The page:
The “unrealistic” pace of the national disability insurance scheme rollout is giving planners just two hours and a phone interview to make life-changing decisions about the complex support needs of people with a disability, advocates have warned.
Evidence has continued to mount in recent weeks that the NDIS – seen by most in the sector as a positive and transformational reform – is struggling to cope with the extreme demands of rapid implementation.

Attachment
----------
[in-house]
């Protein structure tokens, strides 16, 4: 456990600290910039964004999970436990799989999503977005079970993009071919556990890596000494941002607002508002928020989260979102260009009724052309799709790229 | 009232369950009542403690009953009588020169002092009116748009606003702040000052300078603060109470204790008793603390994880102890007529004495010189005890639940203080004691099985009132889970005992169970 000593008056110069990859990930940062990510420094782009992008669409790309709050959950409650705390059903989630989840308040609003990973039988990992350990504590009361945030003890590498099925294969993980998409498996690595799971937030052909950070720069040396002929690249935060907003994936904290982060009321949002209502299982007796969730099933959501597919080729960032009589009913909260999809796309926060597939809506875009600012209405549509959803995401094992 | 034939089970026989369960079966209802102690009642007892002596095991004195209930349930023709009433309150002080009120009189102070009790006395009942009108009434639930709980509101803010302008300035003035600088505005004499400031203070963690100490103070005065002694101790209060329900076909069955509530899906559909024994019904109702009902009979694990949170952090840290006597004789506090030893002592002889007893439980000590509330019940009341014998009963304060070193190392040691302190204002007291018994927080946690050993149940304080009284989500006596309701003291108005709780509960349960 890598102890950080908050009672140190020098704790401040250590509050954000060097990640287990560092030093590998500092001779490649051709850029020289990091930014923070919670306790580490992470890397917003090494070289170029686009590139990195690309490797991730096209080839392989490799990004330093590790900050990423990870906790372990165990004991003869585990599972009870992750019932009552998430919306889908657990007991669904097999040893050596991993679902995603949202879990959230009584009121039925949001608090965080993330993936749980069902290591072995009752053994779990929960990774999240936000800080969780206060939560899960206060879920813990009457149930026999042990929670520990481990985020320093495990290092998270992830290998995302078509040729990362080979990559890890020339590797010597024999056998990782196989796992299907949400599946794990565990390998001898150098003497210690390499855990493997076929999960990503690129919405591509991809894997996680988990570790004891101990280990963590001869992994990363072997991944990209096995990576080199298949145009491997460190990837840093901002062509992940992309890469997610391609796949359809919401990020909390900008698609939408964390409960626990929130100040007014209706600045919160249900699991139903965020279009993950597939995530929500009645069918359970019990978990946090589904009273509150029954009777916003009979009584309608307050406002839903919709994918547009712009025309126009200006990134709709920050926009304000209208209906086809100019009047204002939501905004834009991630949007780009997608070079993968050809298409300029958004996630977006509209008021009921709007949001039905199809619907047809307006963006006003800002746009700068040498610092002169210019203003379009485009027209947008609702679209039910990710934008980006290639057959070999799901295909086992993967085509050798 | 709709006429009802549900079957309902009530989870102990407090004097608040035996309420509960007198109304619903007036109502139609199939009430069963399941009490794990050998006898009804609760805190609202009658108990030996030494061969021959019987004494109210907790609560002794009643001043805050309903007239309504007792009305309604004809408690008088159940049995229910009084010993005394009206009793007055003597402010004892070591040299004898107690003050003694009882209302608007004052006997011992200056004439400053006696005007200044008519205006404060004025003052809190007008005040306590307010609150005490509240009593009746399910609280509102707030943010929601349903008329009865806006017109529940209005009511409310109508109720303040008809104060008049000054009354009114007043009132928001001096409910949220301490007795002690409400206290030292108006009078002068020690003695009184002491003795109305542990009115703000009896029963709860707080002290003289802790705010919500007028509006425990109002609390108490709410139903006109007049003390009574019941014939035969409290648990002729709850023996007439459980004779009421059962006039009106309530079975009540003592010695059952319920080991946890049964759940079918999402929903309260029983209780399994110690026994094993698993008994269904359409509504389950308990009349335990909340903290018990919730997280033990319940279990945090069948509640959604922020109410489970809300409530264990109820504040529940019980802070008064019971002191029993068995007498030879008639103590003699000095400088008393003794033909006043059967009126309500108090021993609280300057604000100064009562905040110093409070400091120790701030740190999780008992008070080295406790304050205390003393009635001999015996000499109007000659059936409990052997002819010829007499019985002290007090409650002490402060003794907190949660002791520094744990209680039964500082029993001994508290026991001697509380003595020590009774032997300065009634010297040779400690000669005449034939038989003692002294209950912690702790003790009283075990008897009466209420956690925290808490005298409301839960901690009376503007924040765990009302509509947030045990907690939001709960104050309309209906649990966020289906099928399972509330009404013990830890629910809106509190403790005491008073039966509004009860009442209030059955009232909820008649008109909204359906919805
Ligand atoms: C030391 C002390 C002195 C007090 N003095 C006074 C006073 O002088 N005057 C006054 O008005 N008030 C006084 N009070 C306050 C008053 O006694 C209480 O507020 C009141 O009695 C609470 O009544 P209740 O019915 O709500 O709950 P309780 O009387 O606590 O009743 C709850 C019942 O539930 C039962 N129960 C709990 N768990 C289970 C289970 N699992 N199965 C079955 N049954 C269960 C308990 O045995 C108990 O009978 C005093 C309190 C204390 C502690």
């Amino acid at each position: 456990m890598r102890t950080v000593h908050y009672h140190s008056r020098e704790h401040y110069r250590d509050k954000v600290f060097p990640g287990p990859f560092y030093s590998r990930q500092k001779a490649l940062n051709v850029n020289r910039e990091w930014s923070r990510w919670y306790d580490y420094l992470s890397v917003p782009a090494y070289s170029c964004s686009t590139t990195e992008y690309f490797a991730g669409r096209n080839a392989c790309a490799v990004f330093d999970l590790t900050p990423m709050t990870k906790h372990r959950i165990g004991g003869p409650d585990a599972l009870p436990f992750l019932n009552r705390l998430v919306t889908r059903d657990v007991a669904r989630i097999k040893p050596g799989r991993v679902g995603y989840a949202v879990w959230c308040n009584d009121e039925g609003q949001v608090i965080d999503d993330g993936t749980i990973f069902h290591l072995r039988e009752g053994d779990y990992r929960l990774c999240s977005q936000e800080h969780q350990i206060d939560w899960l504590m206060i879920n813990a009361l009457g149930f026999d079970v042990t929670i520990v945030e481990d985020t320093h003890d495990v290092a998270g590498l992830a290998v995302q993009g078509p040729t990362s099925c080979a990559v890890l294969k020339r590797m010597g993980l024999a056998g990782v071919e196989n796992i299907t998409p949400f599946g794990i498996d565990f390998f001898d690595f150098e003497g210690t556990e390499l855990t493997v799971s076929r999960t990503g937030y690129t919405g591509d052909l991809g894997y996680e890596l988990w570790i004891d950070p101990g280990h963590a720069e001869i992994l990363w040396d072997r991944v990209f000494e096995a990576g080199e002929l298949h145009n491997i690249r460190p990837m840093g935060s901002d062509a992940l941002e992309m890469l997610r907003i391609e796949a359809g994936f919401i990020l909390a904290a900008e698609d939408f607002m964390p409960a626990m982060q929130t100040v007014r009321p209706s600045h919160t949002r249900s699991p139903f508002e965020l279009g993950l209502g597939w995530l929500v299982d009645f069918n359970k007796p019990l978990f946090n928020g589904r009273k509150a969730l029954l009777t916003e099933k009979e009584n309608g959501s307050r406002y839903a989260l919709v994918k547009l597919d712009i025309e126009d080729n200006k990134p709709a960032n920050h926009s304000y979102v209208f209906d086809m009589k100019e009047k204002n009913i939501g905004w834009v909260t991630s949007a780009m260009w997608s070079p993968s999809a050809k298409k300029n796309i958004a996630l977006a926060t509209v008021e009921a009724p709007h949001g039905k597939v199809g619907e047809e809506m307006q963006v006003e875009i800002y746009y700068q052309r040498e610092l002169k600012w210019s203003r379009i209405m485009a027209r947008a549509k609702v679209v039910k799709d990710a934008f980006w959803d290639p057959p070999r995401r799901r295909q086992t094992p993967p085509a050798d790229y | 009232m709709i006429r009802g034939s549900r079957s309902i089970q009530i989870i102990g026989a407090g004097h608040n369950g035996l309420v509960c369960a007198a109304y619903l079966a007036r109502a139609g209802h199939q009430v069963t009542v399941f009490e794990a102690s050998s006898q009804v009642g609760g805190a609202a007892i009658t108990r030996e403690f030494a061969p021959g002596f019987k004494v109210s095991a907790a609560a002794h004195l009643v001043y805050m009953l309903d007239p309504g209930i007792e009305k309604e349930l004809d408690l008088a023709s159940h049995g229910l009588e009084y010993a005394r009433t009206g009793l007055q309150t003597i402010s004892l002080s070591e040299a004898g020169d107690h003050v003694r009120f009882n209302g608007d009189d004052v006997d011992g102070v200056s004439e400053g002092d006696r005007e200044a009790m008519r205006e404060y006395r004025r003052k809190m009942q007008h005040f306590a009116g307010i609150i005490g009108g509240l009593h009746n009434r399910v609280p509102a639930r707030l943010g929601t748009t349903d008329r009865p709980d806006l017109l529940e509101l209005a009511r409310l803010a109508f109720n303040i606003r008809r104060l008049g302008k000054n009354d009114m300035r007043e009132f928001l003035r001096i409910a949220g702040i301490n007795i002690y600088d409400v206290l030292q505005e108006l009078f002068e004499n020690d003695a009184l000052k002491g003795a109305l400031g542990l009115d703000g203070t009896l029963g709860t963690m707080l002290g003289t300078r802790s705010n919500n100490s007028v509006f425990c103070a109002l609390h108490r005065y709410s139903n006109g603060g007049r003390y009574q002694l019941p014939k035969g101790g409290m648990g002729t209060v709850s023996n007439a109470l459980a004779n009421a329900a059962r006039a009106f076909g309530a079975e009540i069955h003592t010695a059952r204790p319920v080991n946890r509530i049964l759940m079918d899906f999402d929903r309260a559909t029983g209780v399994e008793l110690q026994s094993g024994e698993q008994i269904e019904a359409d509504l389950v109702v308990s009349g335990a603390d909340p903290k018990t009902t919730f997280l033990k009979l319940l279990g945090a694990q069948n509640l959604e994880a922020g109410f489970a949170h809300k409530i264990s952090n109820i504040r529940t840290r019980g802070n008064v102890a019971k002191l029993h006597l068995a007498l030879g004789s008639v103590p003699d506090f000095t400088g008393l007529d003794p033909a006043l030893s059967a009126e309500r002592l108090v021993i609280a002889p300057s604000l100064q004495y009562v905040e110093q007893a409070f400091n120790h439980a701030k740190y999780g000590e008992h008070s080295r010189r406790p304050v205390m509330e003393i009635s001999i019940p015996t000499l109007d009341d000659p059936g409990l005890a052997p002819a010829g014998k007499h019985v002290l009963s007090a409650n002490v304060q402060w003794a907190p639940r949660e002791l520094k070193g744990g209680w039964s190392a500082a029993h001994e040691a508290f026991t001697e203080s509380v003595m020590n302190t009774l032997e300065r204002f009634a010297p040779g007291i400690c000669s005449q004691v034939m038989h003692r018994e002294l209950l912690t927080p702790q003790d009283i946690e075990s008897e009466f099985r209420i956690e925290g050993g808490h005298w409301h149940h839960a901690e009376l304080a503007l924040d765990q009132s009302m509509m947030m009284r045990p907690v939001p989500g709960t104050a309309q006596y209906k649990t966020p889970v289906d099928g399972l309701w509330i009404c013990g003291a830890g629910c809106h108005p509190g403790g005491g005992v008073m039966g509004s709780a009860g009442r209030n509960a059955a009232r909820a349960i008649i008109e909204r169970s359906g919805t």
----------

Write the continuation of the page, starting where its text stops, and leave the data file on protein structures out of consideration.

Last week the Queensland public advocate’s office warned the government would need to develop support plans for 3,600 people a week for the next two years to meet its own targets.
The office said the time pressures risked causing “disastrous” consequences for people with a disability, particularly those whose decision-making capacity was reduced.
On Tuesday more disability advocates added weight to those concerns during a parliamentary inquiry into the NDIS transition.
The Physical Disability Council of NSW, a state-based advocacy group, said the plan to transition 75,000 people per year to the NDIS was a “massive undertaking”.
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